You might be one of many homeowners in our area who deal with ice growing on the coils of your AC. While this isn’t a good thing to have happen (hence the topic of our blog post), it’s not necessarily uncommon. We see this issue happen time and time again, which is why we want to try and inform our customers as to why this might happen. After all, your air conditioner is not an icebox, it doesn’t use ice to cool the air of your home, so the cooling process should be relatively ice-free.
Right off the bat, if you need support for your HVAC in Lincolnwood, IL, then you can shut your system off and call us for help. Our team provides quick and effective AC repairs that are specifically designed to diagnose and correct problems, no matter how extensive they are. We can help you, just give us a call and keep reading!
The Reasons for Ice on Your AC’s Coils
At this point you probably understand that ice never forms purposely on your air conditioner. If you see ice there, no matter what shape its taking or how large the ice block is, it’s always a problem. The issue comes from diagnosing the problem, which can be difficult. Many different things cause ice to form on a coils, so we need to try to narrow it down.
Remember, you don’t have to do this diagnosis on your own if you’ve got a helpful HVAC technician on your side to provide services.
Air needs to be able to circulate through your air conditioner, otherwise it’s going to continue getting colder with no real end in sight. This isn’t a good thing, since that cold air is not going to the rooms of your home where it should be. The end result can be you feeling hot and uncomfortable while your air conditioner cools things to freezing temperatures but you can’t feel them.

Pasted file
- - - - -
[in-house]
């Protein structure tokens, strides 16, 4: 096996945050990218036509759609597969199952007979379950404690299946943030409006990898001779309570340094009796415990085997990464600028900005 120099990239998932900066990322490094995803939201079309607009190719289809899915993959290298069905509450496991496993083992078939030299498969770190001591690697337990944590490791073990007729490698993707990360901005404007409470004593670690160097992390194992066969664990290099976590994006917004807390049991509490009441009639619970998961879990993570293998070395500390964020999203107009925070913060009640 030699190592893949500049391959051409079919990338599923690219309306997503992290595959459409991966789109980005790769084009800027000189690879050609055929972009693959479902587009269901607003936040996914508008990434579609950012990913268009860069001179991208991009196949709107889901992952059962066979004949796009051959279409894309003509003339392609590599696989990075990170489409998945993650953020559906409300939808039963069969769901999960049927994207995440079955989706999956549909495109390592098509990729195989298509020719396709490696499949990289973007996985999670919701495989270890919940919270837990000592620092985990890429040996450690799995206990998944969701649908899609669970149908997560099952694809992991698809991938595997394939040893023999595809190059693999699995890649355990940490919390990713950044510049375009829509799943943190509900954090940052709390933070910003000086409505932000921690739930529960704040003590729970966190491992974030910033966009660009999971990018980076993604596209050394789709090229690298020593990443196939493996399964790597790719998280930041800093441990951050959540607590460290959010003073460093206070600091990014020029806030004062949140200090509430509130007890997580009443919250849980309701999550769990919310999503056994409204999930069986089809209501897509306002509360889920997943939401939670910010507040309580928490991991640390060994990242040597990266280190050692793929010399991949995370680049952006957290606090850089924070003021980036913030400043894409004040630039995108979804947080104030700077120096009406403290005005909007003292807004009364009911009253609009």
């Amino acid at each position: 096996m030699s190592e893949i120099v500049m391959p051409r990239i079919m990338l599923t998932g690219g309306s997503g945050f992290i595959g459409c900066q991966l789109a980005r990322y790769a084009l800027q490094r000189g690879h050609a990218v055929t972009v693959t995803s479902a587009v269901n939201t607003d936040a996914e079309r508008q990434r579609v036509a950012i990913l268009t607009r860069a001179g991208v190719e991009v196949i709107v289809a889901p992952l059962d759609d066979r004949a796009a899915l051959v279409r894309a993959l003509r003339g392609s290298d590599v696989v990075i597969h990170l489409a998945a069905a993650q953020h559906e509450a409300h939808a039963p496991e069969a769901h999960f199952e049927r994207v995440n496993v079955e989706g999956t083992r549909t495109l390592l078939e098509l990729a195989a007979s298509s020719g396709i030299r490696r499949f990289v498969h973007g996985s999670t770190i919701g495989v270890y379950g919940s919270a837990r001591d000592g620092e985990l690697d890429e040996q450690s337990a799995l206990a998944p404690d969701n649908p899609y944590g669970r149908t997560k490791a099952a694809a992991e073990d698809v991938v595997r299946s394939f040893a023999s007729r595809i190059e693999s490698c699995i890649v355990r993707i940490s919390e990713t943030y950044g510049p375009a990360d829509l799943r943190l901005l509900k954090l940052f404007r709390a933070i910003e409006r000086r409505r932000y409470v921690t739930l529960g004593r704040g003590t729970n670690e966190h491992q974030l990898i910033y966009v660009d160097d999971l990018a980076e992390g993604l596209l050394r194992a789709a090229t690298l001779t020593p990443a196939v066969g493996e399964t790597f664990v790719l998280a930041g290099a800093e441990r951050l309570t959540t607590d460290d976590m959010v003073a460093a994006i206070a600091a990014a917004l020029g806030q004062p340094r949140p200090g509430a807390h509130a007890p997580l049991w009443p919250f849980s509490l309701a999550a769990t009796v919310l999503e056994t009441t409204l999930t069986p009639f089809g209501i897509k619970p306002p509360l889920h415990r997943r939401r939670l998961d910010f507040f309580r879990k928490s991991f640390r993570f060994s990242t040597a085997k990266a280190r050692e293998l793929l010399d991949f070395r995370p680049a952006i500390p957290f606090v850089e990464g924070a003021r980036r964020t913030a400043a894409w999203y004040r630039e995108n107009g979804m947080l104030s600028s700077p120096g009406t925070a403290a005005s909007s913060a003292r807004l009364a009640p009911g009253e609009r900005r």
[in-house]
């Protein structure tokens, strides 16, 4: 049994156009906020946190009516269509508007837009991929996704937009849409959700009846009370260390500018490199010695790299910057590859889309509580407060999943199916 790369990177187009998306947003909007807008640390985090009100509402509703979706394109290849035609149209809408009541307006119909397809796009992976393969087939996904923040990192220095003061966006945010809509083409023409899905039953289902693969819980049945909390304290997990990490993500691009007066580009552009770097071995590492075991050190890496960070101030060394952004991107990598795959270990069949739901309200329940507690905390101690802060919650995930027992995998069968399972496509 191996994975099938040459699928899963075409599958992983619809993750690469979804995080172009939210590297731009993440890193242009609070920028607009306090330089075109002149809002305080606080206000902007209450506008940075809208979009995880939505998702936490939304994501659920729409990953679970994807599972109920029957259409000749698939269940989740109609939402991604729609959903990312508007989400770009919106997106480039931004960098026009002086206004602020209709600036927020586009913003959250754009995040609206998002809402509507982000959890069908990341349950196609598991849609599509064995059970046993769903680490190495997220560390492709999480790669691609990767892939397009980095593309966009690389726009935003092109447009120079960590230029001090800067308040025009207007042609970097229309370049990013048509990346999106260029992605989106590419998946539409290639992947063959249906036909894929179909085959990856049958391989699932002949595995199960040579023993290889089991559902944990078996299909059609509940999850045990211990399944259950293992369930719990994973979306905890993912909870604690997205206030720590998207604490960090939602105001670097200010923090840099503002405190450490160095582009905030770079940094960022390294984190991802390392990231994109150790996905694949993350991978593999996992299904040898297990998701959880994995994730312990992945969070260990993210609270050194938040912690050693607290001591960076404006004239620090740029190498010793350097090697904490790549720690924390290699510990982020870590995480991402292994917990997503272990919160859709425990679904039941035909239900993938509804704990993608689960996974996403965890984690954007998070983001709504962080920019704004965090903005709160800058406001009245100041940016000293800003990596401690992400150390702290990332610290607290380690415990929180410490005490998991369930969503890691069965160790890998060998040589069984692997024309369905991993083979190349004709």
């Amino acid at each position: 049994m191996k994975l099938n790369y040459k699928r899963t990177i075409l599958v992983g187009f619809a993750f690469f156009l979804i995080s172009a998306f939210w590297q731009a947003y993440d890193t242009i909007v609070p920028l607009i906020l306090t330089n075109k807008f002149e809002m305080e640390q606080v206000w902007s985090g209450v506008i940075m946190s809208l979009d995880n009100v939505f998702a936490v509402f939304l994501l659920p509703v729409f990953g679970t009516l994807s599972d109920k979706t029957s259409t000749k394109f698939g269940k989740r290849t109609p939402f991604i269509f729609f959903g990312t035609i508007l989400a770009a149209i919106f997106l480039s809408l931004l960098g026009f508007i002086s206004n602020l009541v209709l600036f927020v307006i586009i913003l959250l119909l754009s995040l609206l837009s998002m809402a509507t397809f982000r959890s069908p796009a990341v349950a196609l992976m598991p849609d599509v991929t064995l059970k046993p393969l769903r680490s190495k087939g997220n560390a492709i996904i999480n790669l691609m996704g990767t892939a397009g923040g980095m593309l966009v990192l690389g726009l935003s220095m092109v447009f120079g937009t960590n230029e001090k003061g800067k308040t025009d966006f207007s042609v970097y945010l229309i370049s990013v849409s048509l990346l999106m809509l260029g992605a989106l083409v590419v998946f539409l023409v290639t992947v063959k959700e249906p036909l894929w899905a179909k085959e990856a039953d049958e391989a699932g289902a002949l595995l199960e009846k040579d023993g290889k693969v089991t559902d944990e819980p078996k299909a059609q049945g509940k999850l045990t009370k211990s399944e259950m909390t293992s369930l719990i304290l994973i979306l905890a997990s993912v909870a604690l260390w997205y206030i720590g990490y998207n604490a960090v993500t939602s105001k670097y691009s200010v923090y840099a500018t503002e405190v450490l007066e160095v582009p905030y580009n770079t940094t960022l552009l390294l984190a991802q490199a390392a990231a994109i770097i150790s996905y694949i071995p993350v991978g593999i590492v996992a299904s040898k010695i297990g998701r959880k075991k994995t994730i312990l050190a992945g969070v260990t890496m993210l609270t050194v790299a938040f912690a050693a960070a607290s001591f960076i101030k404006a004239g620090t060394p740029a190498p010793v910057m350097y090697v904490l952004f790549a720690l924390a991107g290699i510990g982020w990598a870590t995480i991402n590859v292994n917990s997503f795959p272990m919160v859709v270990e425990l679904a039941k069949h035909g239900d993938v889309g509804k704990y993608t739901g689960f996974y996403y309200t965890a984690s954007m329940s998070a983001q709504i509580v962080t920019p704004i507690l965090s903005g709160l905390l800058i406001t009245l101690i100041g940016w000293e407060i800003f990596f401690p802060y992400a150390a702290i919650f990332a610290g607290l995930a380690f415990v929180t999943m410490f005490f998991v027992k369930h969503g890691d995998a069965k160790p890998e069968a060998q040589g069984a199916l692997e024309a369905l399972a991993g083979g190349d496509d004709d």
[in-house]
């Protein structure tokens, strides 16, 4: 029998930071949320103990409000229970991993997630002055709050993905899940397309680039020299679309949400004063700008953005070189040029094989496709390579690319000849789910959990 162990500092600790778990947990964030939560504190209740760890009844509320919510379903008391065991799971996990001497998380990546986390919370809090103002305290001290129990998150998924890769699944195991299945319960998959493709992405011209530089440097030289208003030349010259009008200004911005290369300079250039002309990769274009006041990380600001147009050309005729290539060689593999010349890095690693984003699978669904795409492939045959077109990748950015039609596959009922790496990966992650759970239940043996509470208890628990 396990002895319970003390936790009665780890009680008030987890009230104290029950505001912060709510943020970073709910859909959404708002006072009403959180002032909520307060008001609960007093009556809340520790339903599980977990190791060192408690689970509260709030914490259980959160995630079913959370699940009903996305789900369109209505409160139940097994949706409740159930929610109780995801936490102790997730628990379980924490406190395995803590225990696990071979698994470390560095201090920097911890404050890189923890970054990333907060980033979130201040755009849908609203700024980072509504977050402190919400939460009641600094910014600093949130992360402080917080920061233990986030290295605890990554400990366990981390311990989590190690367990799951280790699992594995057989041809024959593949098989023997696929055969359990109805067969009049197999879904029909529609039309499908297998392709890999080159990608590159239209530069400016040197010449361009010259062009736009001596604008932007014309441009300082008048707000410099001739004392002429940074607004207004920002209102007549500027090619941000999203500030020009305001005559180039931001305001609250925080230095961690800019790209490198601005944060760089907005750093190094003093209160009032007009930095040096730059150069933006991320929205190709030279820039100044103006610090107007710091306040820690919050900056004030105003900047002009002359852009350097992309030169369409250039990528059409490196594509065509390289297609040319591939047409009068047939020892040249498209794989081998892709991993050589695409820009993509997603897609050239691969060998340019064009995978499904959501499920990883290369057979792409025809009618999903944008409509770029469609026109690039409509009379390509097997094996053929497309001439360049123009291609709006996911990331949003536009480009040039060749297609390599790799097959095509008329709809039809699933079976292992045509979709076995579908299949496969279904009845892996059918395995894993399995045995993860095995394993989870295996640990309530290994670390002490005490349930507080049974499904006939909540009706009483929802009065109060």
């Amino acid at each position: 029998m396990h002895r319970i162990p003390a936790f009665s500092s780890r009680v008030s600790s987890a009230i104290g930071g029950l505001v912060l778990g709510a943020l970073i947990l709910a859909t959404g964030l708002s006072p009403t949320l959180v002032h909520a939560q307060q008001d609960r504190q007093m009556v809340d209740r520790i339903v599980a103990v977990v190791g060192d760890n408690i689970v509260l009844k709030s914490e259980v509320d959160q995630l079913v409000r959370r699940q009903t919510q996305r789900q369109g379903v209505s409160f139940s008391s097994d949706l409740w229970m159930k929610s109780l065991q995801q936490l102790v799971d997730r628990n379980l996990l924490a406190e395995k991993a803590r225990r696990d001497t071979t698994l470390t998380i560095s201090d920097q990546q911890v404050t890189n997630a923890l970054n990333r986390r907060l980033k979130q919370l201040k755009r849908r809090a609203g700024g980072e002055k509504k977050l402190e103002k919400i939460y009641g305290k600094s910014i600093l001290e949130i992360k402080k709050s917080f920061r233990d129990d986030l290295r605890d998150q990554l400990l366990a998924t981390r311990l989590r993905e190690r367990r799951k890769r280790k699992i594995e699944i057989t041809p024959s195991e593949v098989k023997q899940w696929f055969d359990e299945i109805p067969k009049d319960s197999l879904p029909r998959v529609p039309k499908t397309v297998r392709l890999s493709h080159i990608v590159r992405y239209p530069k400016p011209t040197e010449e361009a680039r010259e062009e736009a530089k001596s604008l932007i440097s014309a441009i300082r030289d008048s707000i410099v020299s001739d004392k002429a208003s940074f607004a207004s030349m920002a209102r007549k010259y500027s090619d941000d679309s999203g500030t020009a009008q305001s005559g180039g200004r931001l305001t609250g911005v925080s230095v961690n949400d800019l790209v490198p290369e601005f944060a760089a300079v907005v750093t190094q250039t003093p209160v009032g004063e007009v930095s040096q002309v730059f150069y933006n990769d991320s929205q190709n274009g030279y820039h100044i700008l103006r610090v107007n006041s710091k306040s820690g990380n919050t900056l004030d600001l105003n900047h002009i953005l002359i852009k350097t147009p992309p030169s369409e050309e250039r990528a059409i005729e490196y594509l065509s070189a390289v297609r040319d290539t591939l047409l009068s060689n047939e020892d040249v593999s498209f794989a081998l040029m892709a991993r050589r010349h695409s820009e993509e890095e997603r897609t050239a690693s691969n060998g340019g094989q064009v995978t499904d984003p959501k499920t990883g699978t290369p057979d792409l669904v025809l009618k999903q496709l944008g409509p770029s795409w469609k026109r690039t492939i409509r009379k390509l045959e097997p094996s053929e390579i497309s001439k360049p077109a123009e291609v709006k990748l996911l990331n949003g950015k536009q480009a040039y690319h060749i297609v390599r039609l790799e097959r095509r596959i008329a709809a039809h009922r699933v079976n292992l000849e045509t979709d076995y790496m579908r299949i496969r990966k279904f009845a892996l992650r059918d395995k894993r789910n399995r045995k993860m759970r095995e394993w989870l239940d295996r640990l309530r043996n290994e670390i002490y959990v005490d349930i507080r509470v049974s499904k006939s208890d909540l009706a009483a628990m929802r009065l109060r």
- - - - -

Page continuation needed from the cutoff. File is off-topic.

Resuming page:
This can be caused by a clogged air filter that’s stopping airflow from circulating. Make sure you change your air filter out every 1-3 months so that ice can’t grow on your AC since the hot air of your home is circulating into the AC.
Another reason why your air conditioning might be growing ice on the coils is because of leaking refrigerant. Refrigerant needs to be able to circulate throughout your AC, from the condenser coil to the evaporator coil and back. If there’s less refrigerant to cycle, that refrigerant might not go through the proper cooling and heating that happens during a normal AC cycle.
The end result can basically be subpar temperatures in your home, poor energy efficiency, and ice growing on your condenser coil as the refrigerant stays cold but the heat isn’t being dispersed outdoors.
A Compressor Issue
Due to a refrigerant leak, a component problem, or a failing compressor, there could be other reasons why your AC is growing ice. Unfortunately, we can’t diagnose the problem properly unless we come to your home for a service call. This might be a great point to call for support.